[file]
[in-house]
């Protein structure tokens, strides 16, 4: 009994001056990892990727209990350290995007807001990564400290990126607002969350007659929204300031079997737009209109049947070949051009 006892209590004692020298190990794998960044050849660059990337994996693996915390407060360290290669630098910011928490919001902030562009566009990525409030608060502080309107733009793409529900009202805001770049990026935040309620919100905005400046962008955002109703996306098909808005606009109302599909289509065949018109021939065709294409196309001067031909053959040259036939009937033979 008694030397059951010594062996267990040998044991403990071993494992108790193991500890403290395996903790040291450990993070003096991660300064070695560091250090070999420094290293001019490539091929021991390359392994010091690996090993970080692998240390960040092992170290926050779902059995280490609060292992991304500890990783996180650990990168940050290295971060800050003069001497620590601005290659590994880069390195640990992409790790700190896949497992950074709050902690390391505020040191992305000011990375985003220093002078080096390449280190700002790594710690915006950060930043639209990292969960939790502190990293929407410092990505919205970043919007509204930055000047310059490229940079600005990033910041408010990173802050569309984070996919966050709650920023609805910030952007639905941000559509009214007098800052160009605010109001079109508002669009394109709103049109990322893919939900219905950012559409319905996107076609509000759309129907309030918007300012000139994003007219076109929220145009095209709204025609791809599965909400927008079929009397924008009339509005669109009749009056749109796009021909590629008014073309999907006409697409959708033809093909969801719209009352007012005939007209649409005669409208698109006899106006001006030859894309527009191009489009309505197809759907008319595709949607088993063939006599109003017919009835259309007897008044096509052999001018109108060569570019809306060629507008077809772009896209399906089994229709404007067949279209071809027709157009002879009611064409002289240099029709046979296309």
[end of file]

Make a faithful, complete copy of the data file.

[in-house]
């Protein structure tokens, strides 16, 4: 009994001056990892990727209990350290995007807001990564400290990126607002969350007659929204300031079997737009209109049947070949051009 006892209590004692020298190990794998960044050849660059990337994996693996915390407060360290290669630098910011928490919001902030562009566009990525409030608060502080309107733009793409529900009202805001770049990026935040309620919100905005400046962008955002109703996306098909808005606009109302599909289509065949018109021939065709294409196309001067031909053959040259036939009937033979 008694030397059951010594062996267990040998044991403990071993494992108790193991500890403290395996903790040291450990993070003096991660300064070695560091250090070999420094290293001019490539091929021991390359392994010091690996090993970080692998240390960040092992170290926050779902059995280490609060292992991304500890990783996180650990990168940050290295971060800050003069001497620590601005290659590994880069390195640990992409790790700190896949497992950074709050902690390391505020040191992305000011990375985003220093002078080096390449280190700002790594710690915006950060930043639209990292969960939790502190990293929407410092990505919205970043919007509204930055000047310059490229940079600005990033910041408010990173802050569309984070996919966050709650920023609805910030952007639905941000559509009214007098800052160009605010109001079109508002669009394109709103049109990322893919939900219905950012559409319905996107076609509000759309129907309030918007300012000139994003007219076109929220145009095209709204025609791809599965909400927008079929009397924008009339509005669109009749009056749109796009021909590629008014073309999907006409697409959708033809093909969801719209009352007012005939007209649409005669409208698109006899106006001006030859894309527009191009489009309505197809759907008319595709949607088993063939006599109003017919009835259309007897008044096509052999001018109108060569570019809306060629507008077809772009896209399906089994229709404007067949279209071809027709157009002879009611064409002289240099029709046979296309």